The Milwaukee Independent spent two weeks with the artists of Black Cat Alley, From September 5 to 17, documenting the progress of their installations at the two block stretch between Kenilworth Place to Ivanhoe Place on Milwaukee’s Historic East Side.

The location was opened to the public on September 18 and is free to visit 24/7. Each mural expresses a story, filing the alley with a tapestry of messages. Just as the art should speak for itself, this photo essay takes an intimate behind-the-scenes look at what was involved in the production of the transformative art experience. The artists greatest expression is in the result of their work. These images are moments along that journey.

Renee Martinez

Renee is a Texas native pursuing her studies in printmaking at MIAD. She has proposed a series of wheat-paste artworks that will be different from the other more traditional murals in that they will be printed in a studio and applied semi-permanently to the walls of the Black Cat Alley. Renee is the only student from MIAD to be juried into the 2016 cohort of artists.

“This is my first time working outside and getting into a community, not just this community of artists, which was great to experience, but also having people walk through while I’m working. I’ve always just worked in my studio and I’ve never had someone come up to me while I’m in the process. This young boy and his mom came by while I was working and the boy just tapped me on my shoulder and started chatting me up about art. It was beautiful because before I could even say goodbye he took me in this big hug and stayed there. It was a real hug. It was a great moment to realize how art really connects people.”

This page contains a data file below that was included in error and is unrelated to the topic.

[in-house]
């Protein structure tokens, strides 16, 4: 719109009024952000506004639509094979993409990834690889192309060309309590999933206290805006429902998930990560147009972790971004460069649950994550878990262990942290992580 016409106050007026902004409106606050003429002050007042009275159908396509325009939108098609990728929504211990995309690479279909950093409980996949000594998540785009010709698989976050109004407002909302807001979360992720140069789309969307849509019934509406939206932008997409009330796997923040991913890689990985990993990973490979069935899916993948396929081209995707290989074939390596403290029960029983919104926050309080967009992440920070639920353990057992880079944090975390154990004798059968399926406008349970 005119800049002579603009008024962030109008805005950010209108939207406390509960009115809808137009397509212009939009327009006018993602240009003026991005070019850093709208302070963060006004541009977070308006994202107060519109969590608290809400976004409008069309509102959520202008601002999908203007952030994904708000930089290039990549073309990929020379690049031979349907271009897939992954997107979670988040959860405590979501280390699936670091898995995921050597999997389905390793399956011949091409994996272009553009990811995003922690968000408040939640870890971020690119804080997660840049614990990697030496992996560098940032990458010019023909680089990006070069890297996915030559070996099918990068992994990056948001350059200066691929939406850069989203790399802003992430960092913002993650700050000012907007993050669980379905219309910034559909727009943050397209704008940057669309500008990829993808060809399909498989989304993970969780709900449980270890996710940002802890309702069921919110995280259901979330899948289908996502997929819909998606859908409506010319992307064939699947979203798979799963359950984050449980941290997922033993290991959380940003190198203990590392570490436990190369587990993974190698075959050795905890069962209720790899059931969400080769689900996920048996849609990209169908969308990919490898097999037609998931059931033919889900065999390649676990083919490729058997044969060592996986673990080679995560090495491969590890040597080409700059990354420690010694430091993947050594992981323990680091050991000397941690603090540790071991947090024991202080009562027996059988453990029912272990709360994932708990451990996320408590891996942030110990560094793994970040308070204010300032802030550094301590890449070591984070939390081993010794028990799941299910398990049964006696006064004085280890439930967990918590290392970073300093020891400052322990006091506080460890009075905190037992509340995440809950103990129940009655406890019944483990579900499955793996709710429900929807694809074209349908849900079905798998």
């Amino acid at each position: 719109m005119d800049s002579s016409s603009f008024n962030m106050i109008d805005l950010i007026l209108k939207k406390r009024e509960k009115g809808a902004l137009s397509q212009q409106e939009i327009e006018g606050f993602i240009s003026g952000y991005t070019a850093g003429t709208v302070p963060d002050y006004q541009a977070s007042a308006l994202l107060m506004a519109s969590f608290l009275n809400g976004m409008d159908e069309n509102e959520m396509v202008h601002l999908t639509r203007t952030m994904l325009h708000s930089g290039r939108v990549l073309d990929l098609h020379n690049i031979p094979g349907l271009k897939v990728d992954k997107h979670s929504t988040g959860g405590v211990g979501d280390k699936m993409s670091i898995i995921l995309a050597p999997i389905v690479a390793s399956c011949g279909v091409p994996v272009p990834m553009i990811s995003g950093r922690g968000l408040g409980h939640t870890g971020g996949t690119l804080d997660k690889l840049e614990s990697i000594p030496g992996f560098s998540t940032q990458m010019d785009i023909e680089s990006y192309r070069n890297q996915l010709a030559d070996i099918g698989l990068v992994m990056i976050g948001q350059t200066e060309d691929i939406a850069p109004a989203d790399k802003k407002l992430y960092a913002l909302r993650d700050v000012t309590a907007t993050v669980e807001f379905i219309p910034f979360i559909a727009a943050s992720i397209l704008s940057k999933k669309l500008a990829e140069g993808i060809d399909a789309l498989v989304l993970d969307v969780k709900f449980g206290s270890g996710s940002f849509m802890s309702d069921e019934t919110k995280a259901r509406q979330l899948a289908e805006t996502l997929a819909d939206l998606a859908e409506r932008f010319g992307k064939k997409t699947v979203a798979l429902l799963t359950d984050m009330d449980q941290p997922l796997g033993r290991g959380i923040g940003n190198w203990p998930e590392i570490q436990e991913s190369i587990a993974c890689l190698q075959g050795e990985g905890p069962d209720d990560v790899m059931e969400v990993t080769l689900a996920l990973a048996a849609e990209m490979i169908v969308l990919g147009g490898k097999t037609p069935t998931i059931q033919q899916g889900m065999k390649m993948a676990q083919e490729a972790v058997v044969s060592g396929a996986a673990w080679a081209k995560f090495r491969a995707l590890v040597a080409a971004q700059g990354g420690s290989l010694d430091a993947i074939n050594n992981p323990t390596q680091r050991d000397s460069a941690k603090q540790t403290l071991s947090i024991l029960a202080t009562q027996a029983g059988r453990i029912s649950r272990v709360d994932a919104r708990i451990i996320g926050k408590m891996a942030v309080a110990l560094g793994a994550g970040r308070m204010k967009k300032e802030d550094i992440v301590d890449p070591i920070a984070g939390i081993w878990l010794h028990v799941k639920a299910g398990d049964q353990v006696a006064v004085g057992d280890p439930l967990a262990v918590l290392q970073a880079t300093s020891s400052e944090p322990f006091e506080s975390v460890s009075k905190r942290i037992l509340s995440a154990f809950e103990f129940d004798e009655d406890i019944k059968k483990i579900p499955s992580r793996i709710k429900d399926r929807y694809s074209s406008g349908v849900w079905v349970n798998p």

“As a mural artist, I aim to abstract the figure by fragmenting portions of the face and embellishing with pattern work. The piece will consist of multiple faces and figures, highlighting Milwaukee’s racial and cultural diversity. I am very comfortable working at the largest scale available and will execute the painting with Montana’s acrylic spray paint. I primarily grew up in and around Milwaukee, spending 11 years there, and only recently moved to Philadelphia. I’d really look forward to working with this project because I’ve seen a lot of potential for street art and mural arts in Milwaukee over the years.”

“I find that with street art you really can amplify your voice as an artist. There’s something really special about a project like this where we can find something we love to do, create a conversation and then amplify a voice that we wouldn’t have been able to otherwise. I think that’s really, really special.”

John Kowalczyk

A native of Chicago, John was the artist in residence with the Around the Coyote Gallery in 2006. After receiving his BFA in painting from MIAD in 2010, Kowalczyk began his residency with RedLine Milwaukee where he holds a studio. He has participated in exhibitions at the Jackpot Gallery, Borg Ward Collective, American Fantasy Classics, the Sienna Art Institute in Italy, and the Charles Allis Art Museum, among others.